In this special issue of the journal Social History of Medicine, co-editors, Joanna Bourke and Louise Hide, bring together a range of essays addressing institutional care practices in England, Ireland, America and Canada during the modern period. The collection came out of an international conference, ‘Cultures of Harm in Institutions of Care’, held at Birkbeck, University of London in April 2016, that explored the question of how belief systems become embedded and encoded into an institution’s ‘culture’ – its language, systems and practices. The conference and ensuing special issue brought together academics to address the discursive shaping and reshaping of cultures that generate and perpetuate, deny and legitimise harmful practices, whether institutionally systemic or perpetrated by an individual – the ‘bad apple’ – or groups of individuals, in sites of care primarily for adults.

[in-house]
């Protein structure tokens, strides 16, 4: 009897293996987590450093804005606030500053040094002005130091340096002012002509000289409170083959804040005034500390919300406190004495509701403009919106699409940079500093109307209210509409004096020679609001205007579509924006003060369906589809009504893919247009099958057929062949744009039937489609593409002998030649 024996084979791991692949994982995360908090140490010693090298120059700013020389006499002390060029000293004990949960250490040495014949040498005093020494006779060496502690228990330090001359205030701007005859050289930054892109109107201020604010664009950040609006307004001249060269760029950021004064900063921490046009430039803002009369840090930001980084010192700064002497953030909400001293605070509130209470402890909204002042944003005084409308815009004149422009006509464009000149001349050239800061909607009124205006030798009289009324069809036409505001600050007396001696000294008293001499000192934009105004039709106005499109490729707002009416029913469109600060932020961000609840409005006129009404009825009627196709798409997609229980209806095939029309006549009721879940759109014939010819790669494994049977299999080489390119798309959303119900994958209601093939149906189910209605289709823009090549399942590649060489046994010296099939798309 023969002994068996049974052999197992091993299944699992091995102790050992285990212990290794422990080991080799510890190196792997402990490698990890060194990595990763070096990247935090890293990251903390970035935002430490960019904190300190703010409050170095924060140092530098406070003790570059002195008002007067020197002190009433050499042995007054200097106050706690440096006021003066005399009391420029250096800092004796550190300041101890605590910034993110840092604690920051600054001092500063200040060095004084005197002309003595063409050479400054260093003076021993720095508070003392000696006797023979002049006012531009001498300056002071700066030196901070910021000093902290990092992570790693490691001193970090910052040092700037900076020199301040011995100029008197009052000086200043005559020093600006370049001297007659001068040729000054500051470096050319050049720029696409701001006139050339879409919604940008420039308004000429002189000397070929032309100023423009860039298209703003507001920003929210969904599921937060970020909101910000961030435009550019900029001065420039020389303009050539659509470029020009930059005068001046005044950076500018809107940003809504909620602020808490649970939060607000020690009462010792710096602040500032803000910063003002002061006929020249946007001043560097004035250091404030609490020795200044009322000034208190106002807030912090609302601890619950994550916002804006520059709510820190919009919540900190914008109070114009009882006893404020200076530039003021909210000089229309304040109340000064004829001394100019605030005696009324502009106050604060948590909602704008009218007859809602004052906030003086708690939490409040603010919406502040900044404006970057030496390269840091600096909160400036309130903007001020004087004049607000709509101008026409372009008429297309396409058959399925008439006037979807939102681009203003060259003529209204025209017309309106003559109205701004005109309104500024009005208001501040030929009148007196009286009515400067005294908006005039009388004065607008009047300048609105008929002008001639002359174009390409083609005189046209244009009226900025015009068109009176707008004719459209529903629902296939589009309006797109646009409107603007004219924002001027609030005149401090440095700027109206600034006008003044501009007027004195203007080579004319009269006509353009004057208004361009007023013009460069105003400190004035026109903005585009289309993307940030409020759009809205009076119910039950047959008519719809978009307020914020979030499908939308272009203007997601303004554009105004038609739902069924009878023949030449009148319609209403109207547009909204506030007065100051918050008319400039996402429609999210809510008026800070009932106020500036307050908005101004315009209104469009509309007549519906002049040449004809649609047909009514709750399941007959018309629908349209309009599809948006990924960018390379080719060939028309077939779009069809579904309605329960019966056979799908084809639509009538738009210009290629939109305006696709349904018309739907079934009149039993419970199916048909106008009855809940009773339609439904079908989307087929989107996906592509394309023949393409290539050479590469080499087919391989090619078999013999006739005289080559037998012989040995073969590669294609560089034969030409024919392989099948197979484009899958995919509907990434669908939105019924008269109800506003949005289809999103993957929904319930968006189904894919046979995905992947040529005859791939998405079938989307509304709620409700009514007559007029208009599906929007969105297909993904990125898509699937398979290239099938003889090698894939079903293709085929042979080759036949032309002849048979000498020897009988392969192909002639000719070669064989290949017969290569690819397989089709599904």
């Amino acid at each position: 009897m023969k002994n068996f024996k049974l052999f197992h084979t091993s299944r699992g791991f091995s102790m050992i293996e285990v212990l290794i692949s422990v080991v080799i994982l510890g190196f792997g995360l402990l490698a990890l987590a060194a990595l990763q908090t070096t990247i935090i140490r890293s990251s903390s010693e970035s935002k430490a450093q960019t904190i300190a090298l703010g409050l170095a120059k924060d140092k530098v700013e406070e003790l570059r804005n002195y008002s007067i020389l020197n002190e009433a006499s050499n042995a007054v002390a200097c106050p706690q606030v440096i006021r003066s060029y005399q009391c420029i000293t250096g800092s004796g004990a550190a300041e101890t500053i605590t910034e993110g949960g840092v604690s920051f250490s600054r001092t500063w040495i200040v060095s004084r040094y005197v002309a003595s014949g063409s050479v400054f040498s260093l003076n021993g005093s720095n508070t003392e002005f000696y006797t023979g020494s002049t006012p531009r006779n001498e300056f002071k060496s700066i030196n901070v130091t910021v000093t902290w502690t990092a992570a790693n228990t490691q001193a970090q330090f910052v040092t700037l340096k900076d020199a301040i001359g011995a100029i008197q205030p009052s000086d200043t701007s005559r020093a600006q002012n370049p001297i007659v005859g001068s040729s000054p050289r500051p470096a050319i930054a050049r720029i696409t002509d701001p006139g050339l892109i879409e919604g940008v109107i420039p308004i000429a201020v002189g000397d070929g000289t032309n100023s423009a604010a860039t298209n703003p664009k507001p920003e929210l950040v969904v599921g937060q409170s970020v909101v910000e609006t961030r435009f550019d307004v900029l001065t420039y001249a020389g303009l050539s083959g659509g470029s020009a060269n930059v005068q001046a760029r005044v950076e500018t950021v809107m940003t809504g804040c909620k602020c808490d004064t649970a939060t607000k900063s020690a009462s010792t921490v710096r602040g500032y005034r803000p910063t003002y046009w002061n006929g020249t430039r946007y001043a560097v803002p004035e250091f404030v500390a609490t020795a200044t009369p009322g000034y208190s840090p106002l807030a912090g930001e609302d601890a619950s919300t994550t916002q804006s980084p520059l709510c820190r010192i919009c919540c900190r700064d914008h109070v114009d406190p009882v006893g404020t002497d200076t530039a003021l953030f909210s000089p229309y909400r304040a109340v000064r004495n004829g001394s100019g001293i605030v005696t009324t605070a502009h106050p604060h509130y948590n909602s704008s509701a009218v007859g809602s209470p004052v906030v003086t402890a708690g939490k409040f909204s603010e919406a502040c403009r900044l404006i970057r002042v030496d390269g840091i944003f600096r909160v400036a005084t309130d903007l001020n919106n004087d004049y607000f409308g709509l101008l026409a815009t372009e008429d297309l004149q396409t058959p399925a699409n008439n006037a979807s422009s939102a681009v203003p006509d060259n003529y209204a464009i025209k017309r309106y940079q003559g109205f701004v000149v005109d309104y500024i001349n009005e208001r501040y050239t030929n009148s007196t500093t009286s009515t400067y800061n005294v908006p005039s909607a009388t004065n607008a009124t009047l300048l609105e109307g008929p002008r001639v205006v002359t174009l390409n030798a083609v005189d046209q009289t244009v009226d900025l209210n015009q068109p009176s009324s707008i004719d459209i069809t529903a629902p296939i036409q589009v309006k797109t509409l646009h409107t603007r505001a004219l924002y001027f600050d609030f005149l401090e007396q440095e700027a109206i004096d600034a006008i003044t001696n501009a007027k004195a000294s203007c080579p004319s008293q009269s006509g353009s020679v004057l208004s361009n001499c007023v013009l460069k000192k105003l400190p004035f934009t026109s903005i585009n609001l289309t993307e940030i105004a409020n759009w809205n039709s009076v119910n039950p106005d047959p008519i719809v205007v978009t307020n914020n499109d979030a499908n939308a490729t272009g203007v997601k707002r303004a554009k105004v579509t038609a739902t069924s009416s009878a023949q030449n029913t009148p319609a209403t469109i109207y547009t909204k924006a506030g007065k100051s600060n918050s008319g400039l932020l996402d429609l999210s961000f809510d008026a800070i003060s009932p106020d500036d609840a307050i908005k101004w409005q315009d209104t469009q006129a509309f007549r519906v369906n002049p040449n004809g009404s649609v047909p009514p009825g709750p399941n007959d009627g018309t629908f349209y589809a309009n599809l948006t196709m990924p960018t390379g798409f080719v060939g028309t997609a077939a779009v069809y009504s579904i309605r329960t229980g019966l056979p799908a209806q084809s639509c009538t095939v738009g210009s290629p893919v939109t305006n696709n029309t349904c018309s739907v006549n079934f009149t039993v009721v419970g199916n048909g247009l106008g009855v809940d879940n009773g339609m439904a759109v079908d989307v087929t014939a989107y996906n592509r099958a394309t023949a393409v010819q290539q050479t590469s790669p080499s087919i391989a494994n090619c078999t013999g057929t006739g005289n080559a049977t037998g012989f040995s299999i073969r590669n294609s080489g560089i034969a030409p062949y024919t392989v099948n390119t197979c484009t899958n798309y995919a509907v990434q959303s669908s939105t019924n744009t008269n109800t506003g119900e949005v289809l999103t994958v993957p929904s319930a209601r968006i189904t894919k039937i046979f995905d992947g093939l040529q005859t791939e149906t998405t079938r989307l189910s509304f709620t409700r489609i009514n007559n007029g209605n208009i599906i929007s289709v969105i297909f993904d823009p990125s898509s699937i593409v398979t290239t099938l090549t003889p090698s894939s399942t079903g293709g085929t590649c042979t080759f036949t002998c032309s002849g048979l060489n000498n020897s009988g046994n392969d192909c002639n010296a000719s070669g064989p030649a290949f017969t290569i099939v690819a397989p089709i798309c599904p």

Louise Hide and Joanna Bourke
‘Cultures of Harm in Institutions of Care: Introduction’
Social History of Medicine, Volume 31, Issue 4 (November 2018), pp. 679–687
Published: 19 November 2018
Joanna Bourke’s essay:
‘Police Surgeons and Victims of Rape: Cultures of Harm and Care’.
Louise Hide’s essay:
‘In Plain Sight: Open Doors, Mixed-sex Wards and Sexual Abuse in English Psychiatric Hospitals, 1950s-Early 1990s’.